Me, I have a special affinity for monsters under the bed. The closet kind never really affected me, but those out-of-this-world, mischievous, and tad bit evil creatures that grabbed at my ankles before I could jump into bed quickly? Well, they're the ones that got me writing, y'see - so it's only appropriate for me to intrude on them now, bringing all my writerly gears into their land and demanding inspiration from them. 

Where do your monsters live? 

Saturday, January 29, 2011

I'm a bibliophile. Of course. What I also love are notebooks, journals, diaries, and all those beautiful things that are meant to be written on.

What I dislike about the North American ones is their price. And quality. To be clear, I can get one of those beautifully antique, masterfully bound journals with their creamy pages - for prices much steeper than a three-hole, lined spiral notebooks. Yes, I'm being cheap, but I'm also a student, and I'm also painfully aware of the 1/10 prices over in Asia.

Of course, being the bibliophile (is it still bibliophile, to love notebooks?) that I am, I do end up buying those journals anyways. I have them stacked up for my diary that started more than ten years ago. But for class notes? The hallow places that hold my chicken scratch jottings of information on Milton, Dryden, Rochester, Rulfo, Carver? Three-hole, lined spiral notebook it is, and the ink will just have to seep through the paper.

So imagine my geeky surprise when I ran into these beautiful notebook that were barely three dollars, with pristine white paper thick enough to hold the bravest of ink in place:

Ladies and gentlemen, I present to you: the notebook made of banana leaf, and the notebook made of stone.

They were designed with green living in mind, of course, but just looking at their beauty (and their affordable price - luxury, for notebooks that get used up every other week by mad scribbles!)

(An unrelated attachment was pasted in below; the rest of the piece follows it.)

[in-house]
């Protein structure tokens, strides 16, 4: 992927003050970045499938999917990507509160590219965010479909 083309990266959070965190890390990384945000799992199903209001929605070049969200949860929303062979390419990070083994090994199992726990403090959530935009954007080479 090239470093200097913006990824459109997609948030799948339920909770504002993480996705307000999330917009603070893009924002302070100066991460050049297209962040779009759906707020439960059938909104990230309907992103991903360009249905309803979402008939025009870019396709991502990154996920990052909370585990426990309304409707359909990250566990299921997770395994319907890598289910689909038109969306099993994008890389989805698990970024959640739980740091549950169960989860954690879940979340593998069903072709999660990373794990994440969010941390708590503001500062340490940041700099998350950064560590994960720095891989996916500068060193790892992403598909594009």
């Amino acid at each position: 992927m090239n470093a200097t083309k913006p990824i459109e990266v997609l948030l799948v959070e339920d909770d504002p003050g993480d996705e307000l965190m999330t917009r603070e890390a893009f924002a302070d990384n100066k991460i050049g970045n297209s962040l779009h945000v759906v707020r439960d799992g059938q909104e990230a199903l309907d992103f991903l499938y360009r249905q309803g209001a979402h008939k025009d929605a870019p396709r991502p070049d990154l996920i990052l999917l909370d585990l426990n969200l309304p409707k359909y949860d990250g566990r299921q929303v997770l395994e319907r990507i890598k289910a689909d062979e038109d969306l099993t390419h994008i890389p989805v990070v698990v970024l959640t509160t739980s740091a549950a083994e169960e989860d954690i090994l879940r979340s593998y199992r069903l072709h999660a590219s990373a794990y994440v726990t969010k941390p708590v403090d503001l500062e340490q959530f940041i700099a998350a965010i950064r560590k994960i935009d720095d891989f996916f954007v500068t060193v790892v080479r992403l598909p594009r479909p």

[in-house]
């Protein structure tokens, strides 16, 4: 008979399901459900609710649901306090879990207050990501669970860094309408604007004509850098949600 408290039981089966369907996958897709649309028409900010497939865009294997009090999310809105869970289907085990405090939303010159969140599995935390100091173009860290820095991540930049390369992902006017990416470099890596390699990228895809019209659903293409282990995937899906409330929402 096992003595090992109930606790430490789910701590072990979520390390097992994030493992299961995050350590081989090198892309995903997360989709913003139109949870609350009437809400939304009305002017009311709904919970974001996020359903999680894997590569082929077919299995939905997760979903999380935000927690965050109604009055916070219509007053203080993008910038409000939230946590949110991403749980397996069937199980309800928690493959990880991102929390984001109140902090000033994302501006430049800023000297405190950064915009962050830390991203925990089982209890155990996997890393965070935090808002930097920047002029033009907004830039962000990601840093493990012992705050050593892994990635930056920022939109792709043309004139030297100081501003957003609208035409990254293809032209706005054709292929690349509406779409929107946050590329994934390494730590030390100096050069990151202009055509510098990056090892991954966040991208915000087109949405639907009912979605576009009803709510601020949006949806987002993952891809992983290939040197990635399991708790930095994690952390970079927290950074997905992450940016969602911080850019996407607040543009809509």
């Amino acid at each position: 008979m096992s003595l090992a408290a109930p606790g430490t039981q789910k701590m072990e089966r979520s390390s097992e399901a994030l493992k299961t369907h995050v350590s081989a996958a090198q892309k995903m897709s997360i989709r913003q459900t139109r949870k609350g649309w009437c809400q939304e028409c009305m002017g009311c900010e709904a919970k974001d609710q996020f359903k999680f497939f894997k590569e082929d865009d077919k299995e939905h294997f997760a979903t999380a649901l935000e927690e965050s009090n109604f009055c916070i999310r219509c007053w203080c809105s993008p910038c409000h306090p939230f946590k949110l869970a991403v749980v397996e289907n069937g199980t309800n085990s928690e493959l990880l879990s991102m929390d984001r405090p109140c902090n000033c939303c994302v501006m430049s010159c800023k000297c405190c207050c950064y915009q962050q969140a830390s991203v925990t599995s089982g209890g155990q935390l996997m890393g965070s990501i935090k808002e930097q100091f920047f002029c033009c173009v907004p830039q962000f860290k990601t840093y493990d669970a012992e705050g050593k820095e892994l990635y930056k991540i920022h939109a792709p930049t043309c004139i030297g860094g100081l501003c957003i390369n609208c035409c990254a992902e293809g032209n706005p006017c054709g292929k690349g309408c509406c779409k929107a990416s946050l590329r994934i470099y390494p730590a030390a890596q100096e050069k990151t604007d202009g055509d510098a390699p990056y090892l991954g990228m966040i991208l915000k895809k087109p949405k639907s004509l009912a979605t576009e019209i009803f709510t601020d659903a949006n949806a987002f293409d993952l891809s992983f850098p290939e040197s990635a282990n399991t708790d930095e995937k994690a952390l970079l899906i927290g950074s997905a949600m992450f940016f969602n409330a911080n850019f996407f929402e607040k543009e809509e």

I haven't written on them yet, but their surface is so smooth. I could sit for hours rubbing my face against the paper. I have principles regarding these things; when I buy sketchbooks, I stand there in the art supply store and rub my face against each one to determine the texture that I want. And these? These are just wonderful. The banana leaf one is stylized, looking more like recycled pages with the tan color and texturized surface, but it's a very cute design that fits this quirk.

The thing about the notebook made of stone, though - and this would come as common sense that still surprises you - is its heaviness. I grabbed two off the shelf immediately, and really felt its weight. It nearly did make me put it back, since I have enough things to carry around in my backpack, but just one isn't too bad. Still heavier than other notebooks, but not so much that you'd wonder just what these notebooks were made of.

Watch me become a holic of these things, then tear apart every off and online store to find them again when they are discontinued.

(Eco-friendly as well, of course, although I do have to think about a bit. Is using banana leaves and stones that much better than using trees? I imagine some, yes, but isn't it still using up nature and cause trouble if too many of those are used as well?)

Exclamation: The People Who Watched Her Pass By

The People Who Watched Her Pass By 
Scott Bradfield